I have none of those things, except 2 pieces of aluminum angle stock and a vice. Its not a good heatsink for doing flanges at all, and I just have zero patience with stainless haha 😆

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I'm much more comfortable with steel and aluminum on TIG:

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All about the practice :) TIG is fun.
 

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BATSLOMAN GIVES NO FUCKS.
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aluminum is cake....but fuck your life if it gets dirty. clean it. get comfy, start welding, stop and clean it, get comfy, weld, stop and clean it, rinse and repeat until youre ready to throw tools. and lawd help you if your filler jumps up your tungsten

talon, you should overlap your puddles more my dude. and the donut holes.......yeeesh
but there was a saying in my class "pretty doesn't always sell"
 

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Since the creativity is showing with the welding, why not build a square brace for the front of the car? See the small dimples near the corner of the headlight supports, closest to the radiator section? Square those off to the upper control arm studs on the strut towers (not the strut mounts themselves)

Makes a big difference once you are putting down power. Does require bracing the bottom of the rad support for best durability (look up front traction bars)
 

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Discussion Starter #76
I swapped the foot control with a hand control toggle switch and it has made this a lot easier.
18D64693-173D-43E8-8FC7-27C0FF6CCEAC.jpeg


I did some measurements and had to reduce the length of section of pipe that connects to the flange. Is having this little clearance ok?
B6B682F2-4C51-4DBD-AEC2-7093FC62494F.jpeg

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My plan is to weld the top portion from the outside, then the lower from the inside. Shielding the backside of the weld for when I’m welding the inside for the lower portion will be difficult but I may be able to do with with aluminum foil.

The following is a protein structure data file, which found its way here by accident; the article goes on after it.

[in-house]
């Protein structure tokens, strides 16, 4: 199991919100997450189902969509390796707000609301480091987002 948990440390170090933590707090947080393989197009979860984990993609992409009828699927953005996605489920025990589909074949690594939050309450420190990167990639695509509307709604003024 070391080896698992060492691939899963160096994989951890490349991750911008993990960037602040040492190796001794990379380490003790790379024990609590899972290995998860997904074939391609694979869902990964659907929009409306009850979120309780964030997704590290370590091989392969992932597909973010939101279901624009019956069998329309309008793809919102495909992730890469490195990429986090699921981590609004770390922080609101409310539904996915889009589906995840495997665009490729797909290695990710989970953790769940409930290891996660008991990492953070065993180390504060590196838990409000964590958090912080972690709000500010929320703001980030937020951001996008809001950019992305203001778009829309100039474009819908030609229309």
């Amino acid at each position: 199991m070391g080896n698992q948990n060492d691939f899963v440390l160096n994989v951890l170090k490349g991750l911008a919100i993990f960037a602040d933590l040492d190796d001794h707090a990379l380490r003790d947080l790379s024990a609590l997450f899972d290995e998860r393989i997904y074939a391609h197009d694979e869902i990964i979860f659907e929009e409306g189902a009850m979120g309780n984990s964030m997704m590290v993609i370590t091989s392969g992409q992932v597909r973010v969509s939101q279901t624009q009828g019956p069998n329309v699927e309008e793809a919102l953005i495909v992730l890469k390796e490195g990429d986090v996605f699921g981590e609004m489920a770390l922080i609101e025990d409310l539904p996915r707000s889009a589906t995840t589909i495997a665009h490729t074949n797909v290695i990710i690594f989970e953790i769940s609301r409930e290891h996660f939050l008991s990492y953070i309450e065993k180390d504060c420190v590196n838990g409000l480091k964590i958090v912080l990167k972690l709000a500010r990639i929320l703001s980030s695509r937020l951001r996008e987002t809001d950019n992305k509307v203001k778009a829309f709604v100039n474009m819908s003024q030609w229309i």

As for the whole front traction bar thing. I’ll look into it.
 

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BATSLOMAN GIVES NO FUCKS.
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Id cut it off the flange, weld on a flat straight piece almost the thickness of the flange, and weld the entire thing from the inside with a little bit of re enforcements on the outside
 

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Discussion Starter #78
Id cut it off the flange, weld on a flat straight piece almost the thickness of the flange, and weld the entire thing from the inside with a little bit of re enforcements on the outside
Problem with welding on another piece of that thickness is that it may push it out too far to clear the ac compressor. It would have to be a pretty small length of pipe.
 

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BATSLOMAN GIVES NO FUCKS.
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yeah, youre putting on enough for it to sit just below the other side of the flange with enough room to put a weld in.

like this



but that's just me.
 

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Discussion Starter #80
Did you mill that piece yourself or have a shop do it? It looks like this way requires no purging.